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The Impact of Selling the Federal Helium Reserve
FIGURE 1.1 Annual helium recovery and sales, 1960-1997. The area between the curves is the net amount that was added to or removed from the reserve (courtesy of the Bureau of Land Management).
Although helium in the ground was owned by the federal government and could only be purchased—unlike oil and gas, which could be leased—the Girdler Company built two commercial helium plants in 1927-1928: one at Dexter, Kansas, and the other at Thatcher, Colorado. These plants made Girdler the only private helium producer in the world at the time. Over the next 10 years, Girdler produced some 14 million scf (380,000 scm), almost 90 percent of which went to the Navy airship program. The Girdler plants were sold to the U.S. government in 1937, returning helium to the status of a federal monopoly. Later, BOM built a fourth plant, the Exell facility in Texas, which eventually became its last operating plant.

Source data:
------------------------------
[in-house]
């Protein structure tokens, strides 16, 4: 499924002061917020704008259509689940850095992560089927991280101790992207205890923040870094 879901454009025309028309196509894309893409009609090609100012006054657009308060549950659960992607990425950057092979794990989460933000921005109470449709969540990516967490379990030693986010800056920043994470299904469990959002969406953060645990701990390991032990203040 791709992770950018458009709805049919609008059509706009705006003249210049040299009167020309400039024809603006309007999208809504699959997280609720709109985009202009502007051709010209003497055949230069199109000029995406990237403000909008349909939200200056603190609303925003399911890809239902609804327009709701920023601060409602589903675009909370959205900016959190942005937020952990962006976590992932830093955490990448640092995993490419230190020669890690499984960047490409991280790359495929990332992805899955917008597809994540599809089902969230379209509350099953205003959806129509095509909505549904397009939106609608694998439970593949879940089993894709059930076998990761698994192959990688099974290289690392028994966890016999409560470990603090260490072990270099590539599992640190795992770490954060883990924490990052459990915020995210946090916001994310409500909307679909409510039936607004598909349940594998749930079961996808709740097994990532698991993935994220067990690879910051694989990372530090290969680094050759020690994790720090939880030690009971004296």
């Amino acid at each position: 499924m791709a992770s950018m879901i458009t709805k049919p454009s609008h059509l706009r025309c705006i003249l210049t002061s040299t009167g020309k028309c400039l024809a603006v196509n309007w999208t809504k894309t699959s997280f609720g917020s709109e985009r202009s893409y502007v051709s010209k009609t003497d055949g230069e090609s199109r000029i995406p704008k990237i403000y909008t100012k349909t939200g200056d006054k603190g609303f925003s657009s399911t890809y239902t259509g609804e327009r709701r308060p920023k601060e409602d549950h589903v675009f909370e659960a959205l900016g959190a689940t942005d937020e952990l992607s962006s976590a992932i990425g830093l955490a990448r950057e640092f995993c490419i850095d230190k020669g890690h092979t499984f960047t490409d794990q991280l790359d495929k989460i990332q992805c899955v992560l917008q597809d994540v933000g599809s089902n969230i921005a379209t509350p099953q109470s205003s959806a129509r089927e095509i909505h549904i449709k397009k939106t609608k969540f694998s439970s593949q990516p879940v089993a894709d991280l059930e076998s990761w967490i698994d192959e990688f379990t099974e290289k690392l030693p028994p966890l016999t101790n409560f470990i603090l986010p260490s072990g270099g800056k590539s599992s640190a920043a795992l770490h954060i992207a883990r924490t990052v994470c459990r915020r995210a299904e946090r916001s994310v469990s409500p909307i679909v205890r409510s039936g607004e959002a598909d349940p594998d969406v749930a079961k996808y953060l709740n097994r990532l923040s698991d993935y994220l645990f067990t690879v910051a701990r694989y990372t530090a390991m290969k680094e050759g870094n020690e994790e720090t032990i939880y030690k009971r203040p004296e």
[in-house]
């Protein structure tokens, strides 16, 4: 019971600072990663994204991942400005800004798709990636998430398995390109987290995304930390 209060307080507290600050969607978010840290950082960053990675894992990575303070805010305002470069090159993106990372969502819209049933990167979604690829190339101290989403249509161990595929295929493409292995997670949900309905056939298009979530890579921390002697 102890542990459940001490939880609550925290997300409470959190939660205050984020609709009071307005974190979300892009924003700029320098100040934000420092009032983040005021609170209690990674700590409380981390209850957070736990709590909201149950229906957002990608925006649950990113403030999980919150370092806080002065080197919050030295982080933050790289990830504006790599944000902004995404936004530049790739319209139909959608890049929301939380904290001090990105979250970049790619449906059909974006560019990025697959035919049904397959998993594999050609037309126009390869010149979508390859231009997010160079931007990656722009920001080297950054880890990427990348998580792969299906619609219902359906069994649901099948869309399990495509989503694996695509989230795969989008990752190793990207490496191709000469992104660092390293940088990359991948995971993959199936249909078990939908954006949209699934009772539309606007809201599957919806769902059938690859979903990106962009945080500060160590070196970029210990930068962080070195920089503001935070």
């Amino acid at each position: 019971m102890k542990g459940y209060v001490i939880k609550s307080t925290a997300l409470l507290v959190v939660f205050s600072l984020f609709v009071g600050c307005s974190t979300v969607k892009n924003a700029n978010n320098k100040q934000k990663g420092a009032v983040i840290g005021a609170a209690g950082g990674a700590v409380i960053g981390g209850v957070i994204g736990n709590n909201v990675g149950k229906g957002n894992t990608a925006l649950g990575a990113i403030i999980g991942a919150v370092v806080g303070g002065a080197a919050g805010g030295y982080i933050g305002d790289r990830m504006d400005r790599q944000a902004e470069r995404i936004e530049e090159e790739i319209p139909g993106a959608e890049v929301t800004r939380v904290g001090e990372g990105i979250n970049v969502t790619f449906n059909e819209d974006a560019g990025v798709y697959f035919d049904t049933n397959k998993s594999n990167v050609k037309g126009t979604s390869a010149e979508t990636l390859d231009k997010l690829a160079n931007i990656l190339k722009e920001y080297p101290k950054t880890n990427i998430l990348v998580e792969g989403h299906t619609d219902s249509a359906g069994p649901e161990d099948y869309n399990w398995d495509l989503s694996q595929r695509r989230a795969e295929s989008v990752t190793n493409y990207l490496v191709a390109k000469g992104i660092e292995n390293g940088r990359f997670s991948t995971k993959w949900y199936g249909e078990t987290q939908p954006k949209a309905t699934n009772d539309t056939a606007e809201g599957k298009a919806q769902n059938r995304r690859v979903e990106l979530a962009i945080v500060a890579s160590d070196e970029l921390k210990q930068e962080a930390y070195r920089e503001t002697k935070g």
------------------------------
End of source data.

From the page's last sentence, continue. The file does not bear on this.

Considerable optimism about future markets for helium developed in the 1950s, and helium began to be considered as a resource for the Cold War. As a result, Congress enacted the Helium Act Amendments (P.L. 86-777) in 1960, which in essence directed the secretary of the Interior to (1) accomplish the acquisition and conservation of helium, using the partially depleted Bush Dome reservoir in the Cliffside field for storage and (2) buy commercial crude helium, using funds borrowed from the Treasury. The act also permitted private helium production, so that BOM would become a buyer of last resort. As a direct result of the 1960 Act and on the basis of 22-year contracts with BOM, several private oil and gas producers built five new helium extraction plants. It soon became apparent, however, that the optimistic market projections were not going to be met. BOM had 35 billion scf (970 million scm) of crude helium in storage by 1973 (see Figure 1.1), plus a large and growing debt to the Treasury. Under the circumstances, the government cancelled the contracts, touching off several years of litigation, and most private helium production was suspended during that period. What had begun as an effort to assure the government of sources of helium at a time when there was no private production evolved first into a program to promote helium conservation by encouraging private companies to extract it